Google I/O takes place later today, and while all eyes are on what features will appear on the next version of Android and the company's plans for its AI bot Bard, the biggest thing I would like to see is it finally address one of its biggest disappointments – YouTube Music.
If I’m honest, Google has never been that great when it comes to music in my mind. Take a look at its track record. Google Play Music had some cool features, like the ability to rip tracks from your CDs and store your own library on its cloud, but it never had the same allure as Tidal and Apple Music, which had better libraries and discovery features.
And despite hitting 80 million paid subscribers last year, its latest platform, YouTube Music, is still in pretty dire shape and has yet to offer any real reason for me to jump ship from Tidal and Apple Music.
First, there’s the quality issue. Look at our YouTube Music review and you’ll see that while it has some cool stuff, especially around video and live sessions, it simply doesn’t sound as good as competing services. At launch, this wasn’t a surprise as YouTube Music launched with 128kbps streams. And despite doubling the bit-rate to 256kbps and supporting AAC, it still doesn’t sound as good as the competition, with audio lacking the detail you get on Apple Music and Tidal.
What I’d like Google to do to fix this at I/O 2023 is announce a higher-tier package that offers streaming from a less lossy codec – an equivalent of ALAC on Apple Music or MQA/FLAC on Tidal, the two services that, based on the hours upon hours of time we spend reviewing audio kit in our listening rooms, offer the best results when streaming. It’s one of the biggest reasons we flag Apple Music and Tidal as two of the best music streaming services.
The second big issue is around the fact that Google hasn't really leaned into the platform’s biggest strength – video. Tidal and competing services have video features, sure, but YouTube is one of the biggest platforms for it in the world. After all, it houses and maintains its own economy for videographers at the moment. YouTube Music should really have the same influence on bands and songwriters, and to do that it needs to offer the best experience possible.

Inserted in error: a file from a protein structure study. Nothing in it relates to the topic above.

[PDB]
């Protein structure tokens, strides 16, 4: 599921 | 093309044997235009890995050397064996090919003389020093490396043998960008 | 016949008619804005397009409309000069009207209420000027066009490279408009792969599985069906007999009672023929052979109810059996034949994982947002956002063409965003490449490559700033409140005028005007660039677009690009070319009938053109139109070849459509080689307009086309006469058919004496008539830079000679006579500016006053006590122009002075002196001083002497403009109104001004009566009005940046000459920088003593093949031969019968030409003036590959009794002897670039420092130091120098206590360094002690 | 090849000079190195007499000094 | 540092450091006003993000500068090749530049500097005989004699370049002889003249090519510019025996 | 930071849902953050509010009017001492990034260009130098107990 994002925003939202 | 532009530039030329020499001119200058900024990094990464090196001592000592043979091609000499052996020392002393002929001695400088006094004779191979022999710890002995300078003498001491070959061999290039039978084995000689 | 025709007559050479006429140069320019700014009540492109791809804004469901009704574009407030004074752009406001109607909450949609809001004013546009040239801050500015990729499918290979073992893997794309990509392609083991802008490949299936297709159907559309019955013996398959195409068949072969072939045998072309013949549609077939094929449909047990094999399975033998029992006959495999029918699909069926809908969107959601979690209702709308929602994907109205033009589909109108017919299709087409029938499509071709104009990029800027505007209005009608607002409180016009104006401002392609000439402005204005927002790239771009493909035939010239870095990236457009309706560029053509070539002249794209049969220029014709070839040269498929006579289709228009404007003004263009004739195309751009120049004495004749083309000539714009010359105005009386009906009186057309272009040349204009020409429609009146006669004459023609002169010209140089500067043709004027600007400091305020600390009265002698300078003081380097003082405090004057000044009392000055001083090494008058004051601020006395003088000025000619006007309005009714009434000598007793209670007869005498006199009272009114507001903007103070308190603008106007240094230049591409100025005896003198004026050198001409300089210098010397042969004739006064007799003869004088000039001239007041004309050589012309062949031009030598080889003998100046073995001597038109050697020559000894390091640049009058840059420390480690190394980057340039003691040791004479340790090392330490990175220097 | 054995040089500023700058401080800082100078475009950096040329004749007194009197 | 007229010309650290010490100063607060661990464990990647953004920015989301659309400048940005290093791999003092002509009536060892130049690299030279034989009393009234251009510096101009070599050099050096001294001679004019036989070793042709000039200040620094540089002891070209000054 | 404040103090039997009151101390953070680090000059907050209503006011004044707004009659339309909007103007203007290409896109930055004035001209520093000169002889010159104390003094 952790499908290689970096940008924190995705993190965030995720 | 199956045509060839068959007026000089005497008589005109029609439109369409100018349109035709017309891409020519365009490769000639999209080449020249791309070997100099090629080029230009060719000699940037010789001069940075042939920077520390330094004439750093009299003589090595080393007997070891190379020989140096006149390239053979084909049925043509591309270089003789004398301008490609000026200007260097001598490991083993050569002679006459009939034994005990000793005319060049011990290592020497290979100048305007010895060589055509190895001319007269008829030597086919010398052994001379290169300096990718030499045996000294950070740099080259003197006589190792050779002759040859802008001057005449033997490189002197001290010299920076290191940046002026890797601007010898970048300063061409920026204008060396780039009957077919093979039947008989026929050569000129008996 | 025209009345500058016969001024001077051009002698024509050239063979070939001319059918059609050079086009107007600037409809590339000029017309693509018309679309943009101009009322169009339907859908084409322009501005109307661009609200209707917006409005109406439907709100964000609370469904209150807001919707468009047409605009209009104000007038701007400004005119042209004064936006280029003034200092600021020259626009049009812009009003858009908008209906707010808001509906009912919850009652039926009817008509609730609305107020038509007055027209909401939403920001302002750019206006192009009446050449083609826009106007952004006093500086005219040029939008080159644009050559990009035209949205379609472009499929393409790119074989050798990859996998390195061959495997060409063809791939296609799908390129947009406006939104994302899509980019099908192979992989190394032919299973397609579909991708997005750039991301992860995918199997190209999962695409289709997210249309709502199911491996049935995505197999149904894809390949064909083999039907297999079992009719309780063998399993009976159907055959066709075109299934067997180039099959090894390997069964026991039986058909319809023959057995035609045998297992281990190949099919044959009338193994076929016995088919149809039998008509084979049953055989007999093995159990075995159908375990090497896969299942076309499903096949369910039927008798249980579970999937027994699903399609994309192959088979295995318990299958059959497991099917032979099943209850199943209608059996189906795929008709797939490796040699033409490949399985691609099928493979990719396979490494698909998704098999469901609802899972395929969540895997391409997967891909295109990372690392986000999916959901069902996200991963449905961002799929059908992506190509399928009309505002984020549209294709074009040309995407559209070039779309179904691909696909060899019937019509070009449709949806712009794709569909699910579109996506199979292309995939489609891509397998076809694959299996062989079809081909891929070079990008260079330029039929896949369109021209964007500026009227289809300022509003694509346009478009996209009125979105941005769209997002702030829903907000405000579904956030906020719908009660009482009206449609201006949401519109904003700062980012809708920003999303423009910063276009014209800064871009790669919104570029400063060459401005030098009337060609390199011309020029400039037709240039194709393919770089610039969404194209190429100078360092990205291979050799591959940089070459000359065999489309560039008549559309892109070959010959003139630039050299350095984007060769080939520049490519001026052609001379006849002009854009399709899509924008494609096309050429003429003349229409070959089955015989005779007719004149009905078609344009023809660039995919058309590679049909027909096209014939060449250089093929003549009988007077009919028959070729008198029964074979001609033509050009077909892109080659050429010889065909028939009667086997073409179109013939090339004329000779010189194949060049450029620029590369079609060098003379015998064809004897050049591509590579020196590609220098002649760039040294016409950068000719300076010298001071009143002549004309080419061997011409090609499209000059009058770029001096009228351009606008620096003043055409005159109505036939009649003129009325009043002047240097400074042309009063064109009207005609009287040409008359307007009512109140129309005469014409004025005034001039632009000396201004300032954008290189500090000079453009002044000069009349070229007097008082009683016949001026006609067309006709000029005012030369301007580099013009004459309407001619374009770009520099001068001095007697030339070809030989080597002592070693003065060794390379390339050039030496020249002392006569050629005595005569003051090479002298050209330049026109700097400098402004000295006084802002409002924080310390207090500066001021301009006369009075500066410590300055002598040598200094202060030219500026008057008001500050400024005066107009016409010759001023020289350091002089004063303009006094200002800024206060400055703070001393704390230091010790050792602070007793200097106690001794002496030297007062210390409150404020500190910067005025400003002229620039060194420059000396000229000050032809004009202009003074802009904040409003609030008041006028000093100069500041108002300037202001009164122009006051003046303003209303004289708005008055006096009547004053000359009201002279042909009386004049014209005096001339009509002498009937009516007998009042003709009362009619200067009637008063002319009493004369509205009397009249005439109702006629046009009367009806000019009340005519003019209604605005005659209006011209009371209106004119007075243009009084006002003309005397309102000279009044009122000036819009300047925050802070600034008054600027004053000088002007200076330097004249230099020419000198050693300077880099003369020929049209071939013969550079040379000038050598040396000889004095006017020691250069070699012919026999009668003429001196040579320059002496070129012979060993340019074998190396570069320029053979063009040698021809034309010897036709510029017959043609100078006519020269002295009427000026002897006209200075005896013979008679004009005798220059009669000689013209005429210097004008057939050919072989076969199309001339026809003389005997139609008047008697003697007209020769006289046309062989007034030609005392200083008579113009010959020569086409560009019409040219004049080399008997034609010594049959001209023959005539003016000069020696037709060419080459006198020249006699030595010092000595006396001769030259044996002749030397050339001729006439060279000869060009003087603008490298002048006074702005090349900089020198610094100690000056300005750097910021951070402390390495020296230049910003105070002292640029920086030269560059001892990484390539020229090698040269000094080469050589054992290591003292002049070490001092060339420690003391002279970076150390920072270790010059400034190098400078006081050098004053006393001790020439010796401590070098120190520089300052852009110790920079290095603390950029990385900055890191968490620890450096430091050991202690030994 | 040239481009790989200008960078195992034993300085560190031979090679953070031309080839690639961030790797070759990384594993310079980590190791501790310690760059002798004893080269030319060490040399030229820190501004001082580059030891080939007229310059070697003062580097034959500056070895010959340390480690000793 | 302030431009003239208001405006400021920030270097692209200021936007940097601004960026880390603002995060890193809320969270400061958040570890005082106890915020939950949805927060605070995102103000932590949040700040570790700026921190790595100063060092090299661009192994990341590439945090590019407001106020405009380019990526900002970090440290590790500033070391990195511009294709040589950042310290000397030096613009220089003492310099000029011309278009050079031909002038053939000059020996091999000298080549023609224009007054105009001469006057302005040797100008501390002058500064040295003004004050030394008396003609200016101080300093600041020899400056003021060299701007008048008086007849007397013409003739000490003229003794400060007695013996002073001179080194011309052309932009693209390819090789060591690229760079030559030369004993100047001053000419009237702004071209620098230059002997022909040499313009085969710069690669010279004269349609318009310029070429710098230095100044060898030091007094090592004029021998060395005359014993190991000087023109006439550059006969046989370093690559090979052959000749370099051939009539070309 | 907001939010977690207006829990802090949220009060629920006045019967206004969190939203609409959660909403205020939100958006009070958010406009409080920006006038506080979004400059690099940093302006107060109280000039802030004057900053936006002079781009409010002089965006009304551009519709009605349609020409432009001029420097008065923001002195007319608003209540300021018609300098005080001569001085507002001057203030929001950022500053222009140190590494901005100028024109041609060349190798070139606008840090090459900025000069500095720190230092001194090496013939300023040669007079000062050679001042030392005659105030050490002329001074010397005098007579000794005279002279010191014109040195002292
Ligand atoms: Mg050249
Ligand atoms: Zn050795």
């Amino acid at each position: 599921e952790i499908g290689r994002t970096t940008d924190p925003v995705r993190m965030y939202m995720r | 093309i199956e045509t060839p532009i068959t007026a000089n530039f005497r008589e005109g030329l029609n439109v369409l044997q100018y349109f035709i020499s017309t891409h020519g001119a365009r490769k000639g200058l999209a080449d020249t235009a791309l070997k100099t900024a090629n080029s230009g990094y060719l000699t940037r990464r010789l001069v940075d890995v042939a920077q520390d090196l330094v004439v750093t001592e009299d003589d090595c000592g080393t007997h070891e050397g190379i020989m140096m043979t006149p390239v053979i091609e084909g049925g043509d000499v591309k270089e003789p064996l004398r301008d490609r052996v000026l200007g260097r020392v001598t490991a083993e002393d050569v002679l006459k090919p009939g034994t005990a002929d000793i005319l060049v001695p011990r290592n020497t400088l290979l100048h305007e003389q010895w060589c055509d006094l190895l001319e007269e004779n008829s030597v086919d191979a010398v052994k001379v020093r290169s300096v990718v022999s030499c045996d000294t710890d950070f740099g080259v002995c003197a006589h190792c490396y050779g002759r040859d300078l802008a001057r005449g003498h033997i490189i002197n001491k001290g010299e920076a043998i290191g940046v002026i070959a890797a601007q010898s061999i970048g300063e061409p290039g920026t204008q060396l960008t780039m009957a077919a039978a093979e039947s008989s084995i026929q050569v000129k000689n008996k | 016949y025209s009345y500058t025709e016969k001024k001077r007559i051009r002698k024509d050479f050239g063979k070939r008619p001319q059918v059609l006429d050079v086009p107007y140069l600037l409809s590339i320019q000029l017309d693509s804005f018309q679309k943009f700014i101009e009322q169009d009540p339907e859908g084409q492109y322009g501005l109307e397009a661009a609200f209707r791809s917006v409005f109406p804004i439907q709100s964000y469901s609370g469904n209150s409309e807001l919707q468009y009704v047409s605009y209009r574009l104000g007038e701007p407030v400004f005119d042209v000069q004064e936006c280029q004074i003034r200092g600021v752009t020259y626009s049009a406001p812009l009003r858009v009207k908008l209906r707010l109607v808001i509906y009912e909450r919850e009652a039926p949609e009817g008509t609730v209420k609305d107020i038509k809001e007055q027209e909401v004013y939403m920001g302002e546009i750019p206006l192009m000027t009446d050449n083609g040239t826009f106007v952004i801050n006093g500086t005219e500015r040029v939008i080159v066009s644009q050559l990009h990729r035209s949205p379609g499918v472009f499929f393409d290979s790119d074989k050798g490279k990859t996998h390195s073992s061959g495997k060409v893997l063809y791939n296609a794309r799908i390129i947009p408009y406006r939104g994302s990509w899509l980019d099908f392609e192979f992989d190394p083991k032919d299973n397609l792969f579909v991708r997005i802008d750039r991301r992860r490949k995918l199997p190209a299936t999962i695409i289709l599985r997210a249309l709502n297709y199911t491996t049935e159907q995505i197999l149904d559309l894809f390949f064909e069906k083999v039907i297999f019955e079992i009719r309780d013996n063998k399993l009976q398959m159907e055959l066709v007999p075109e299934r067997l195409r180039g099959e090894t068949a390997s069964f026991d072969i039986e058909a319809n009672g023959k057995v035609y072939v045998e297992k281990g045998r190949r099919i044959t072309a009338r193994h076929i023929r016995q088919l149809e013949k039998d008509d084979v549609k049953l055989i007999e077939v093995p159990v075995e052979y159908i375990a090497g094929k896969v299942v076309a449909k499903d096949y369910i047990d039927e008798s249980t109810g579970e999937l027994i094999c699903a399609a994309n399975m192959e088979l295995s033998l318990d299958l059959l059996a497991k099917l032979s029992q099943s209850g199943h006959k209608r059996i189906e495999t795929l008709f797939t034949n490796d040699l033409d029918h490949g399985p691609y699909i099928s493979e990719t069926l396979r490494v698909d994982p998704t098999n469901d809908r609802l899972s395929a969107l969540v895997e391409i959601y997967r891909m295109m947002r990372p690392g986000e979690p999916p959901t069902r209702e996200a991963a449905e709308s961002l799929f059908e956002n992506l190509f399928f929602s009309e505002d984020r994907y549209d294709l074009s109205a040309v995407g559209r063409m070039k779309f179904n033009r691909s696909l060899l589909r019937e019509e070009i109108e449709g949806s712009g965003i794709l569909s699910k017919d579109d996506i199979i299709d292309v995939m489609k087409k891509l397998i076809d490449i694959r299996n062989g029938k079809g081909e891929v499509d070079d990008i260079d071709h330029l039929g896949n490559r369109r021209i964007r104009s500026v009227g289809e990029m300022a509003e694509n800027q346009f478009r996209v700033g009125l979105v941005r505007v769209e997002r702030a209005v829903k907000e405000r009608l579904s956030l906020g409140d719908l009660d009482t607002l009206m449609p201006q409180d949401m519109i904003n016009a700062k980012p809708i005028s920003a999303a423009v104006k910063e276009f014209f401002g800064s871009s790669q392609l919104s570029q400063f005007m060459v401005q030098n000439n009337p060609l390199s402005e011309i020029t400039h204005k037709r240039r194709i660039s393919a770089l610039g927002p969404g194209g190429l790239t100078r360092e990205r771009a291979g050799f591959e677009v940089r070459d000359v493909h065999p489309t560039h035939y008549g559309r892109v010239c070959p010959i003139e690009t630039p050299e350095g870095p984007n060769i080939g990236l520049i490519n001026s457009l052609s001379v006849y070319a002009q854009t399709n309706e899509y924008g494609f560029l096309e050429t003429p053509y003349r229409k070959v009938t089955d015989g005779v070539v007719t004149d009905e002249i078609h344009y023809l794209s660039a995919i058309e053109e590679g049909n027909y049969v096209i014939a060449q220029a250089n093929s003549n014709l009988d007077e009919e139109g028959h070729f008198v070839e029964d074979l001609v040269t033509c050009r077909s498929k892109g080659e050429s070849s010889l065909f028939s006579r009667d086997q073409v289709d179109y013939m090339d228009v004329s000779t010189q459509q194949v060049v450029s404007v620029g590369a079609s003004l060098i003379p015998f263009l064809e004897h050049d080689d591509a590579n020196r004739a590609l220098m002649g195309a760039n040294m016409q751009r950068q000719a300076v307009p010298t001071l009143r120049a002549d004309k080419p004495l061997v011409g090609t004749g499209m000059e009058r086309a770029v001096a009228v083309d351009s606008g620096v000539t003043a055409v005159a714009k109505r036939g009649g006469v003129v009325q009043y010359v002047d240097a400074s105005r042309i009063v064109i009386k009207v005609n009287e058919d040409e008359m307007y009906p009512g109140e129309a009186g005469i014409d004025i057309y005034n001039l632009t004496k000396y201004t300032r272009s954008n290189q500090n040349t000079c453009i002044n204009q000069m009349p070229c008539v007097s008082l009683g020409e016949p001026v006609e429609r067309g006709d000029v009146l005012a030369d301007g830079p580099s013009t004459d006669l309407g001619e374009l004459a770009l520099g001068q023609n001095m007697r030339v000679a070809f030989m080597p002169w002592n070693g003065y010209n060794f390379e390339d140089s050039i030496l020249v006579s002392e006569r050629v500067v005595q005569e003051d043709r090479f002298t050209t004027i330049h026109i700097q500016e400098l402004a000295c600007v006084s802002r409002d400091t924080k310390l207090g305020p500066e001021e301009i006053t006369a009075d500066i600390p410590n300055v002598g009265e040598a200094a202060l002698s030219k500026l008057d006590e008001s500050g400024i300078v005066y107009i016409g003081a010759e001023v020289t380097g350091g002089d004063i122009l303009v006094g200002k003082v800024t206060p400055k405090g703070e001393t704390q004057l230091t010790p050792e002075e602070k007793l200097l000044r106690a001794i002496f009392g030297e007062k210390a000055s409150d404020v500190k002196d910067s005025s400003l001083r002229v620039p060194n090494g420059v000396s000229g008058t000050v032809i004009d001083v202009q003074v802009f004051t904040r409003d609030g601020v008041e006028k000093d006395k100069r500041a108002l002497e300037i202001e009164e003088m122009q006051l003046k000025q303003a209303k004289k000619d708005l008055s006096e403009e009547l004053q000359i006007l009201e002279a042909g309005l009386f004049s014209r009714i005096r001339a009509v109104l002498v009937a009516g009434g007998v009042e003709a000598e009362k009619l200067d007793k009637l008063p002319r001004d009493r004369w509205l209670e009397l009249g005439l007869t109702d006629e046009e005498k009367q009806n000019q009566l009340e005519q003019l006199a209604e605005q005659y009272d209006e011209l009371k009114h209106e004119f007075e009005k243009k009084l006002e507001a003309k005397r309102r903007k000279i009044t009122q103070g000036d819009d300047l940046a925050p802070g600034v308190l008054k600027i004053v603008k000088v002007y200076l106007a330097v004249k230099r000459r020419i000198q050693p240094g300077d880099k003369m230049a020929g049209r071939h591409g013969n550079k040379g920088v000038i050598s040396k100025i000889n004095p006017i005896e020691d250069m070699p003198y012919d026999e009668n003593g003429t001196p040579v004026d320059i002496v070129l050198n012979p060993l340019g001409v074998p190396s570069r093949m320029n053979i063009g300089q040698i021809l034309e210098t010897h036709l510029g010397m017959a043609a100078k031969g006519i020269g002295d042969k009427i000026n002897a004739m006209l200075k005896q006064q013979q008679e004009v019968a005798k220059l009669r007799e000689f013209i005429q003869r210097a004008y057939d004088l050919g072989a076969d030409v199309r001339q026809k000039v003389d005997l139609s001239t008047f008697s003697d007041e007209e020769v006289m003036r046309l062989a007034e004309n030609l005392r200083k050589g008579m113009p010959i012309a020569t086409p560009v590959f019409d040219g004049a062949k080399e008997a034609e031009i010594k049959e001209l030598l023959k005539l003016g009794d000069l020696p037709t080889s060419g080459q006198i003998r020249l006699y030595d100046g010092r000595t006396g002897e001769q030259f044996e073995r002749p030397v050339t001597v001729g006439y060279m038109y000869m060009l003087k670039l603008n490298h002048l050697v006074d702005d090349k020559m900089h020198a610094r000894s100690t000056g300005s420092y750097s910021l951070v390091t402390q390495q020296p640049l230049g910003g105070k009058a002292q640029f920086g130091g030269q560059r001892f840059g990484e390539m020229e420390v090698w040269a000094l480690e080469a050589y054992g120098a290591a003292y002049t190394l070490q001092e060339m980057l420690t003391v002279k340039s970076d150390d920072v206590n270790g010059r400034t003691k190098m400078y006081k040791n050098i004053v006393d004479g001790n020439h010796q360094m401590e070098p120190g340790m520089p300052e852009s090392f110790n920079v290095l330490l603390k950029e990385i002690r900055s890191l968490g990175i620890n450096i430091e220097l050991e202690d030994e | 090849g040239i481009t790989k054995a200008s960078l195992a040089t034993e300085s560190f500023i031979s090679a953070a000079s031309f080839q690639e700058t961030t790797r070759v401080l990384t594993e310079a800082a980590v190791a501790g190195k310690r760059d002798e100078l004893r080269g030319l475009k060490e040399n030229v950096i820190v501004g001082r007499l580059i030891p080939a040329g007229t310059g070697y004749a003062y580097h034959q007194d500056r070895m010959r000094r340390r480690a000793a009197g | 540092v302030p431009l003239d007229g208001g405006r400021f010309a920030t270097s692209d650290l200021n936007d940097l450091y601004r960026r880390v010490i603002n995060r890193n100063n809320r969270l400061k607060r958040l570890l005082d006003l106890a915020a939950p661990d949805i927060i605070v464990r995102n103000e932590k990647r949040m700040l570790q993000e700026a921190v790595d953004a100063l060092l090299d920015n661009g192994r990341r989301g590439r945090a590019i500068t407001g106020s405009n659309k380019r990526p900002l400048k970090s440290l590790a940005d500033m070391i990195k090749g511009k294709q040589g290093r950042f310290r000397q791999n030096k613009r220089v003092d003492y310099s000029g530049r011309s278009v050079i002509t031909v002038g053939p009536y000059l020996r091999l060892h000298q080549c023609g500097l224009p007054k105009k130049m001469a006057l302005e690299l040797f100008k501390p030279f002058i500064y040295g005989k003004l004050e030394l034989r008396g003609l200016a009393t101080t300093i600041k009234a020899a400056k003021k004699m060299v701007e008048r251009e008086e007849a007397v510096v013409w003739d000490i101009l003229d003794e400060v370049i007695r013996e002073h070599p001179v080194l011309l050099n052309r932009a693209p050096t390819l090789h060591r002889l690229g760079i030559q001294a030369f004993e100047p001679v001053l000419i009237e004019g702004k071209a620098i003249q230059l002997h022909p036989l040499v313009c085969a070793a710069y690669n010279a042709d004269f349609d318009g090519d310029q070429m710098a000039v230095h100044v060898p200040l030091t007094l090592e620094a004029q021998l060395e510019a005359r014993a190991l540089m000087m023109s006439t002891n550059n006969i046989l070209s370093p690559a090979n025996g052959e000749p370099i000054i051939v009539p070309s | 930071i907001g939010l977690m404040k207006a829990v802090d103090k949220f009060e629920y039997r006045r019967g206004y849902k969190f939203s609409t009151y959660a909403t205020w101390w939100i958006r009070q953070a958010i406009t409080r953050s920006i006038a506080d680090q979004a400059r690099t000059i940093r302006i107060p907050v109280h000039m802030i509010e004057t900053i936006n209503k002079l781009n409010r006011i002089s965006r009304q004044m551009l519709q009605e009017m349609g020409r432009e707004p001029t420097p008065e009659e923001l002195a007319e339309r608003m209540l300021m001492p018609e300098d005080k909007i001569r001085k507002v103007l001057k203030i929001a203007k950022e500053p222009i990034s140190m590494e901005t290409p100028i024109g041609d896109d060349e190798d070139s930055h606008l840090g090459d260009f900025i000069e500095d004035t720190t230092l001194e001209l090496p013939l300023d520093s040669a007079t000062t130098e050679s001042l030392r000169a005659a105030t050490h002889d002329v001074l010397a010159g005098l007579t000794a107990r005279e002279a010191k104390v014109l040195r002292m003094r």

To do that, I think it needs Dolby Atmos support. Until it offers this it can’t really beat Apple Music, which features its own Atmos-powered Spatial Audio tracks, and Tidal, which accommodates Dolby Atmos Music.
Think about how cool it would be to be able to watch a music video on YouTube Music and get proper immersive 3D audio through your Dolby Atmos soundbar, speaker or system – the roar of the crowd behind you as the band takes the stage and the immersive thump of the bass drum as they start their set. Having experienced this sort of multi-dimensional soundstage through various pieces of equipment, I can personally confirm that, when done right, the only thing better than hearing Atmos-fied live recordings is being physically at the gig.
Google’s also in a great position to leverage a lead here given the work it’s been quietly doing growing YouTube Music’s live recording library. The move just makes sense.
If Google did these two key things, YouTube Music would be a much more compelling offer and one that could easily grow given how integrated it is into its Android software. And that for me is why I’d like to see Google make these key steps at I/O.
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The thing is, youtube has what no other music site will ever have, tons of user uploaded content. other platforms are dependent on licensing and rights agreements and record labels etc, but on youtube i can find infinitely more obscure, rare, independent, unlicensed music. when i make a playlist on youtube, and try to duplicate that playlist on spotify or apple, i can usually only find 60 or 70% of the songs on those apps.
second, as you mention, video. the whole thing with youtube is that it's fun. when you have friends over and you all take turns queuing up a song/video on youtube and it's just a very social thing, almost like a party game, you're never going to have that experience with spotify.
i absolutely wish that by some magic all the music on youtube was super high quality, but given that anyone can upload virtually anything they want regardless of quality, that would be near impossible to control, and putting some minimum sound quality requirement on uploads would only end up eliminating a lot of the cool rare / weird stuff that's the draw to youtube in the first place.
it seems like the thing that makes youtube special is exactly what keeps it from matching those specific sonic qualities touted by its rivals.